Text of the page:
Monday, 23 December 2013

Holidays Around the World: Part 5

Argentina, South America

Coming from the UK we celebrated Christmas on 25th December with the Traditional Christmas dinner of Turkey and vegetables, pulled crackers and opened presents.  

In Argentina however, Christmas is celebrated on the evening of the 24th. 
Families get together to eat a traditional BBQ of meat or chicken together with side dishes of different salads and grilled vegetables.  

La Parrillada (Traditional BBQ)

Personally, I still cook a turkey and we eat it cold with salad, usually outside unless it is too hot, which it often is.  We do not eat the traditional Christmas pudding and Christmas cake and mince pies but enjoy the Panettone, which is a sweet, yeasted bread full of nuts and dried fruit.  The Panettone know here as pan dulce (sweet bread) was brought to Argentina by the Italian immigrants and has become a big part of the Christmas tradition here.

Pan dulce
pan dulce

I usually go to the British Embassy Christmas fair just before Christmas where I can buy crackers, Christmas cake, mince pies, etc.  and listen to carol singers.

As it is a Catholic country, many people go to midnight mass after dinner then come home to open presents and continue the celebrations.  A big part of Christmas here is on the 24th and 31st.  People let off fireworks until early hours of the morning.  It is also common to see globos  (paper balloons).  the globos are lit inside and float up high into the sky.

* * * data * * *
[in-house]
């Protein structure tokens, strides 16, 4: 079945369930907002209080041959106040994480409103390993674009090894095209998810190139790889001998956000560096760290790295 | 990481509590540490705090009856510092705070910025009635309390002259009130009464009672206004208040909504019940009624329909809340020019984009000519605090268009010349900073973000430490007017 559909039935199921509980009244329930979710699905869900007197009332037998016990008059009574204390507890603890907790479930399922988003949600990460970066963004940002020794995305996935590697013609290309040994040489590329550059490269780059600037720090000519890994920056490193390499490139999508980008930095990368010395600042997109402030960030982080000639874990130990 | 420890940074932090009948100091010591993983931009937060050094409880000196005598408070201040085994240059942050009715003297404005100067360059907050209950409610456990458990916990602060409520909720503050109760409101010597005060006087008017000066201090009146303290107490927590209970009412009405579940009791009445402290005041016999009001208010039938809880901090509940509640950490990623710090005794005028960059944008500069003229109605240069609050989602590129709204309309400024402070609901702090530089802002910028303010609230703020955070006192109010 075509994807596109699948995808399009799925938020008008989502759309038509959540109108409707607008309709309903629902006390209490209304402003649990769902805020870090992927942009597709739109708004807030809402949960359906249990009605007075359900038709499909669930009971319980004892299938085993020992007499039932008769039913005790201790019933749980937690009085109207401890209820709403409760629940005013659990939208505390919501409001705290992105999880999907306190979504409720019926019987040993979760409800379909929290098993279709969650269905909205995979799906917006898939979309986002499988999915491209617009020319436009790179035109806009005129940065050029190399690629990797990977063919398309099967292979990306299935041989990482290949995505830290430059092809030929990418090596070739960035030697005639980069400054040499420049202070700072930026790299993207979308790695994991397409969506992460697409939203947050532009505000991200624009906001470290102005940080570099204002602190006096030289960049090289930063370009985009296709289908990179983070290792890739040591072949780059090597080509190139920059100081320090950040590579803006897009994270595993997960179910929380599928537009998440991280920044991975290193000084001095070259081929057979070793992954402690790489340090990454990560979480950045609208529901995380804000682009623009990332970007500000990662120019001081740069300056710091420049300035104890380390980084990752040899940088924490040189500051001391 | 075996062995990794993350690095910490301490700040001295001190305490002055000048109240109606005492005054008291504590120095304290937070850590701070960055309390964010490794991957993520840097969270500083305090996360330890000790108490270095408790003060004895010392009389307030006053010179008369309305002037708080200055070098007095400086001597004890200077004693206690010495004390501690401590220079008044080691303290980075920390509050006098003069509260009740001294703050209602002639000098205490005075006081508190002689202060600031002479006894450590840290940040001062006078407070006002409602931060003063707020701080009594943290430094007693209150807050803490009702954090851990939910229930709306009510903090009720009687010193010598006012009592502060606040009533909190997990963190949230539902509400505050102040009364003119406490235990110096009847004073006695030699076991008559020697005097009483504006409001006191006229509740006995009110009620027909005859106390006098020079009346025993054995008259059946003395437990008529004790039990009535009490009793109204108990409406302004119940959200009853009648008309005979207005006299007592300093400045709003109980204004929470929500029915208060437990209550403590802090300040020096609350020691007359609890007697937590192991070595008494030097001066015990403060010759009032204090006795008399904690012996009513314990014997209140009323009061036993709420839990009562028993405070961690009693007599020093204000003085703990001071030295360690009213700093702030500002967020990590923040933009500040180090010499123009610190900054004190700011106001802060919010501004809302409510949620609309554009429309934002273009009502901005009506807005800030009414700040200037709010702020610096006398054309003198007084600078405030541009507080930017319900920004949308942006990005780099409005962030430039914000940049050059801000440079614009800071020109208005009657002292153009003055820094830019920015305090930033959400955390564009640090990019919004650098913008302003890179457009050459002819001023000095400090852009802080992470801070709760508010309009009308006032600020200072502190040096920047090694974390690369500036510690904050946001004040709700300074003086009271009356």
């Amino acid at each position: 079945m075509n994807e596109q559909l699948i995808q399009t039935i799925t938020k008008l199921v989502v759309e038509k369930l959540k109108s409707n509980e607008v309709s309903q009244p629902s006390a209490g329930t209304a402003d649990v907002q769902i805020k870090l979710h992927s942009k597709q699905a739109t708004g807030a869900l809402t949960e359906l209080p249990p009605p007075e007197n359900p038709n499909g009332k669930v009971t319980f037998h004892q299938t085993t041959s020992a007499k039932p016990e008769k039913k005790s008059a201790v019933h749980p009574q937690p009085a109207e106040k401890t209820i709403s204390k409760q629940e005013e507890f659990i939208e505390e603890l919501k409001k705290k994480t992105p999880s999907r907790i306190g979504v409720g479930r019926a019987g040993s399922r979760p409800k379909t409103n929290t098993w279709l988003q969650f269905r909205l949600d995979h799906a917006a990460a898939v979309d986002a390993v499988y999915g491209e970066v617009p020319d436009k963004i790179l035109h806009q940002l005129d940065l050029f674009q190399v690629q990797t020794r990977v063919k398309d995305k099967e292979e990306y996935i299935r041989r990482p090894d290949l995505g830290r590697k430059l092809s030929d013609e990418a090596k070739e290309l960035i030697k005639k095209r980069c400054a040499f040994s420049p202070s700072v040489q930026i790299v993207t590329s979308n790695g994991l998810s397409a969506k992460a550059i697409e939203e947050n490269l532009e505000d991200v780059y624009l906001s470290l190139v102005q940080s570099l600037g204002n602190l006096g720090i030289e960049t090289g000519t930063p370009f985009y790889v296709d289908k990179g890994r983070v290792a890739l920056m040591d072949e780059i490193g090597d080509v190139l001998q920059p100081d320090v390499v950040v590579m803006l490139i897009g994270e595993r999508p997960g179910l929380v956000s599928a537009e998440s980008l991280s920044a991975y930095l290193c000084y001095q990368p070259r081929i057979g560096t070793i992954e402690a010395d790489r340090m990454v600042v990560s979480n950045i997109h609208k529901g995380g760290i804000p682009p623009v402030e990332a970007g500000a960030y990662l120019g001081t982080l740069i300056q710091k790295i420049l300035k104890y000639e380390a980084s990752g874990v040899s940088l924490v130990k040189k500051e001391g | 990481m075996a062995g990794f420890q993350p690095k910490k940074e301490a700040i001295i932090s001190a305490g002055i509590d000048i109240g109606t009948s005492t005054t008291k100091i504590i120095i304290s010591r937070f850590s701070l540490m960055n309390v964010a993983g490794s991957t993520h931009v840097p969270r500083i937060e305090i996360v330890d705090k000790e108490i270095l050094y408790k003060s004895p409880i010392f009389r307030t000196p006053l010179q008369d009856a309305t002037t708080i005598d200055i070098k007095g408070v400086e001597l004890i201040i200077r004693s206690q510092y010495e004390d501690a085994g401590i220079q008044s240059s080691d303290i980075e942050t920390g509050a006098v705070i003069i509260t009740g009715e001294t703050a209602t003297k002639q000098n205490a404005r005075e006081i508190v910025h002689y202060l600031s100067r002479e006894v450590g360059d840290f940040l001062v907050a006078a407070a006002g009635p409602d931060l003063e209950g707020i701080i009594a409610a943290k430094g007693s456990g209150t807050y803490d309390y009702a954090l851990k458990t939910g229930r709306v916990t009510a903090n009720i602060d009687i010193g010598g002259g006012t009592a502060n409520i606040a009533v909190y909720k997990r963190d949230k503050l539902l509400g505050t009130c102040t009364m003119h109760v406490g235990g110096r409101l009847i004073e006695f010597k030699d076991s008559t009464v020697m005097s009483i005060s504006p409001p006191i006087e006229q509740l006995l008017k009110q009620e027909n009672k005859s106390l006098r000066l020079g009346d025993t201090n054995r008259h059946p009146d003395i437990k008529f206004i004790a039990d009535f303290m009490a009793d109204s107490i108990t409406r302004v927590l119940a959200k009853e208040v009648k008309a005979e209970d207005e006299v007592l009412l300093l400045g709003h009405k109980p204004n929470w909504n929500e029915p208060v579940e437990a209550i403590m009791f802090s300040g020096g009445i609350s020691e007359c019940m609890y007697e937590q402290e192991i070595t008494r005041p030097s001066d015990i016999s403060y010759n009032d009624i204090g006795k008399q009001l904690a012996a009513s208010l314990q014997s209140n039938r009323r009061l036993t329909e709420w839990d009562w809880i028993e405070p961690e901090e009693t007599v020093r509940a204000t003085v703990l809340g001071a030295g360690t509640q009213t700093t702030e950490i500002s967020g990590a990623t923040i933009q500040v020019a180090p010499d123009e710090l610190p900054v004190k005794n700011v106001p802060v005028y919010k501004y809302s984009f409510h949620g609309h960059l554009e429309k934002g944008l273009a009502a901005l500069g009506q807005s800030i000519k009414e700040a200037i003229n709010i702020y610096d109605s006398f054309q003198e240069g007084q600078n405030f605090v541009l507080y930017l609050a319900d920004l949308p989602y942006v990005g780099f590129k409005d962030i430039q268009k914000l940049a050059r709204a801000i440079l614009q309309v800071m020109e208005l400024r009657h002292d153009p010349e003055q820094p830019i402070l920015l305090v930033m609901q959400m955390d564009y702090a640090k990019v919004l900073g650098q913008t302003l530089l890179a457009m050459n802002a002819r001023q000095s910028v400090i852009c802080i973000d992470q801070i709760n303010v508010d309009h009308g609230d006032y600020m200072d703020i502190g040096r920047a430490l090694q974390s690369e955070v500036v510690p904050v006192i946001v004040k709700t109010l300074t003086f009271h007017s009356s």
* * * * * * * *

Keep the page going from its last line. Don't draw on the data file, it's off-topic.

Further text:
globos (paper balloons)

The Christmas celebrations go on until January 6th which is the Three Kings Day and celebrate the Magi taking gifts to baby Jesus.  
In Argentina the children leave their shoes outside the door of under the Christmas tree the night before so that they can be filled with presents.  So children receive presents on the 24th December and on January 6th.

Christmas decorations in Argentina are Christmas wreaths on the front doors, Christmas trees and some Christmas ornaments.  Christmas card giving is not common here and it is not common to see the towns lit up with lights and decorations either.  

Submitted by Karen of Karen's Loom & Felt Natural
Follow Karen on her blog
Photo credits:
BBQ and Paper Balloon photos courtesy of Hispanic Culture online
Pan Dulce courtesy of argentina4u


  1. I imagine the globos must be beautiful to see drifting across the sky. Wonderful write-up!

  2. Karen this is great. I was wondering what Panettone was ... so I tried it after reading this. Thanks.. it's good.